A 60-year-old woman presents for a full-body skin examination as she is concerned about several dark spots on her face and chest. She admits to ample sun exposure and denies prior history of skin cancer. She is currently on medications for control of hypertension and hypercholesterolemia. Examination reveals scattered lentigines and seborrheic keratoses. A 1.5-cm hyperpigmented nodule is noted on her back. When questioned about the lesion, she denies antecedent trauma to the area and was uncertain as to when the lesion first appeared. Palpation elicits slight tenderness. A punch biopsy is performed.
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Dermatofibromas are commonly encountered neoplasms that occur most frequently on the extremities. Dermatofibromas are most commonly seen in women aged 45 to 64 years.1 Lesions may be the result of a localized reaction to external trauma, such as an insect bite or minor abrasion, and pathogenesis appears to involve interaction between fibroblasts, keratinocytes, and mesenchymal cells.2
Dermatofibromas are slow-growing lesions and usually asymptomatic although tenderness may be elicited with pressure. Lateral compression often induces a dimple-like depression. Coloration varies from a light brown to a reddish hue. Eruptive dermatofibromas may arise during pregnancy or as a consequence of immunosuppression and infection with HIV.3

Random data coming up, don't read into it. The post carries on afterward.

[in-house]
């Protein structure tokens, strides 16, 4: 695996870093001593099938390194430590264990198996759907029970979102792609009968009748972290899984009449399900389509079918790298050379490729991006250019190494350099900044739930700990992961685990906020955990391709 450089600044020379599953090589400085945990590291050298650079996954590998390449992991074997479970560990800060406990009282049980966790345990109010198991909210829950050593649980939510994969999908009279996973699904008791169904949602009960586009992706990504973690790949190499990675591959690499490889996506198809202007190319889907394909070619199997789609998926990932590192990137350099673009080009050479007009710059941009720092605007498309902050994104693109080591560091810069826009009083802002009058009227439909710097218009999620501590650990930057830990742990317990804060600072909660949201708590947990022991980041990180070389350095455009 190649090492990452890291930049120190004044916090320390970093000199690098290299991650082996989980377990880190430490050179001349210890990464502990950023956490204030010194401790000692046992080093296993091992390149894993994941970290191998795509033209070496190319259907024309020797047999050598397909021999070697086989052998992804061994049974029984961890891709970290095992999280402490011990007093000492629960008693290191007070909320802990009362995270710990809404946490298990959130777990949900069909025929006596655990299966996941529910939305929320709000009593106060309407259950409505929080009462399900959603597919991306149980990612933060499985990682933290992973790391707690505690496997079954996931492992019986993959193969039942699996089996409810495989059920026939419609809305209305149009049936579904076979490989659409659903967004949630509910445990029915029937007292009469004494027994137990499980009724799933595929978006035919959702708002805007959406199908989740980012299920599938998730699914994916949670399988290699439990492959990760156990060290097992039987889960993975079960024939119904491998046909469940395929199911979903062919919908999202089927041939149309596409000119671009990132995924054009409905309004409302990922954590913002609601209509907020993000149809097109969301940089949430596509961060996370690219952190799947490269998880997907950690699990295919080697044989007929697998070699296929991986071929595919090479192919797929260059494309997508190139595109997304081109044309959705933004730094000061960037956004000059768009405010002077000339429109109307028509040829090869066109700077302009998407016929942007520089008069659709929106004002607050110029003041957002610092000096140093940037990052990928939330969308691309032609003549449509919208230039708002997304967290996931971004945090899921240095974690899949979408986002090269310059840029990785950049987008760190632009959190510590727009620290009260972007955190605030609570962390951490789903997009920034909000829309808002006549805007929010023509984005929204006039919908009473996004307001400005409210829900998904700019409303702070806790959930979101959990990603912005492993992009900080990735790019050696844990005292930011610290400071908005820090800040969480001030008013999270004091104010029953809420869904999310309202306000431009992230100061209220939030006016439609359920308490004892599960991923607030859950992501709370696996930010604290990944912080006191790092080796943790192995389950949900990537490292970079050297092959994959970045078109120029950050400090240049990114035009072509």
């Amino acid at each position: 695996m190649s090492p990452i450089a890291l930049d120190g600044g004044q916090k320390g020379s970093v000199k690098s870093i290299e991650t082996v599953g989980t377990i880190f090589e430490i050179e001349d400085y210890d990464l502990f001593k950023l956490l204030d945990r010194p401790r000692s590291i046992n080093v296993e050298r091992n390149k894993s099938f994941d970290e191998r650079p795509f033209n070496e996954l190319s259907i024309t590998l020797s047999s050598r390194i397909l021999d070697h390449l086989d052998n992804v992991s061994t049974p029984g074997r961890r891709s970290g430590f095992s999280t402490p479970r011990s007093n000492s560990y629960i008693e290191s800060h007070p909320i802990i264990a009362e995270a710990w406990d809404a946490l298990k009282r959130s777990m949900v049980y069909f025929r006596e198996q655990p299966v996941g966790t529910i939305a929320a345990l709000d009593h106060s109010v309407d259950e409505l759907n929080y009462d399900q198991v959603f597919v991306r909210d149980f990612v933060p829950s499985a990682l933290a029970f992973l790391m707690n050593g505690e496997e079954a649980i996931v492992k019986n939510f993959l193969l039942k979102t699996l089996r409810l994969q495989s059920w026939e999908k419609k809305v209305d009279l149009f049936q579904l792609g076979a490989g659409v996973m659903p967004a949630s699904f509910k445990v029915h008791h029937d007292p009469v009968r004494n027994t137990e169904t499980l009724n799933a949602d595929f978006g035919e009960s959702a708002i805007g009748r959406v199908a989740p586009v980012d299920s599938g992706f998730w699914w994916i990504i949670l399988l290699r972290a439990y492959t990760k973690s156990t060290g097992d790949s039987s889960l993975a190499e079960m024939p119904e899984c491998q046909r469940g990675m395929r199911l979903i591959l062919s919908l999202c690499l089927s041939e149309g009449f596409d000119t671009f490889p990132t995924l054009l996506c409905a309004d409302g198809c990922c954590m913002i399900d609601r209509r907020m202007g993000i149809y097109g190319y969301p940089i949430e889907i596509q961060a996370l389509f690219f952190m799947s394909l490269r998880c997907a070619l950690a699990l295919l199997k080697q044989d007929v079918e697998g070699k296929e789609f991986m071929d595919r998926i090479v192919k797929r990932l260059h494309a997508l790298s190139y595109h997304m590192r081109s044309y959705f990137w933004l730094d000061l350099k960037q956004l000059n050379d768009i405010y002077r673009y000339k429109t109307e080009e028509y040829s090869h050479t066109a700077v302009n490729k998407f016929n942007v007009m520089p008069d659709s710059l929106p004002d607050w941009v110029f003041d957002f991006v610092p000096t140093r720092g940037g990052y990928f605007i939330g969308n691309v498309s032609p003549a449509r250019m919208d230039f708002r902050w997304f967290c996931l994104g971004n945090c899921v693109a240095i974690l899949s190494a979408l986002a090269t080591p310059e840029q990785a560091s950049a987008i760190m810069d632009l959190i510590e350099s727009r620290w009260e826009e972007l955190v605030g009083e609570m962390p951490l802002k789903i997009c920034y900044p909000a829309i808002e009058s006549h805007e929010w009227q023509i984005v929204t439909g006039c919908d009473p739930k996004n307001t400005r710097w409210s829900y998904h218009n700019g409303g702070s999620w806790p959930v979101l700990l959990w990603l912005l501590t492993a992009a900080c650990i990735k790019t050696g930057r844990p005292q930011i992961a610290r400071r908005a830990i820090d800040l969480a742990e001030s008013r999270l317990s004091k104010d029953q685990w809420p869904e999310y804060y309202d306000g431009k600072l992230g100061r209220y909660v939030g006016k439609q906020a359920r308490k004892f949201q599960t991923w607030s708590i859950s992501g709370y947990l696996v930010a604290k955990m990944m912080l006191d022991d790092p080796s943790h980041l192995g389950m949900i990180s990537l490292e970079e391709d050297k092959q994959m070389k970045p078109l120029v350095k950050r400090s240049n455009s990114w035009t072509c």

A number of histopathologic variants have been reported; the majority are termed fibrous histiocytomas. These present as noncapsulated, ill-defined dermal lesions that can extend into superficial adipose tissue. Interlacing fascicles of spindled cells are surrounded by a loose collagenous stroma containing fibroblasts, macrophages, and blood vessels.4 Several distinct patterns have been identified with dermoscopy and this tool may aid in clinical diagnosis.5
Dermatofibromas are benign and excision with narrow margins is curative.
Greg Forsyth, PA-C, is a physician assistant at the DermDox Dermatology Centers in Camp Hill and Mechanicsburg, Pennsylvania. Stephen Schleicher, MD, is director of the DermDox Center for Dermatology in Pennsylvania, associate professor of medicine at Commonwealth Medical College, and clinical instructor of dermatology at Arcadia University and Kings College.
1. Han TY, Chang HS, Lee JH, Lee WM, Son SJ. A clinical and histopathological study of 122 cases of dermatofibroma (benign fibrous histiocytoma). Ann Dermatol. 2011;23(2):185-192. doi:10.5021/ad.2011.23.2.185
2. Yamamoto T. Dermatofibroma: a possible model of local fibrosis with epithelial/mesenchymal cell interaction. J Eur Acad Dermatol Venereol. 2009;23(4):371-375. doi:10.1111/j.1468-3083.2009.03089.x
3. Zaccaria E, Rebora A, Rongioletti F. Multiple eruptive dermatofibromas and immunossupression: report of two cases and review of the literature. Int J Dermatol. 2008;47:723-727. doi:10.1111/j.1365-4632.2008.03575.x
4. Alves JVP, Matos DM, Barreiros HF. Variants of dermatofibroma—a histopathological study. An Bras Dermatol. 2014;89(3):472-477. doi:10.1590/abd1806-4841.20142629
5. Zaballos P, Puig S, Llambrich A, Malvehy J. Dermoscopy of dermatofibromas: a prospective morphological study of 412 cases. Arch Dermatol. 2008;144:75-83. doi:10.1001/archdermatol.2007.8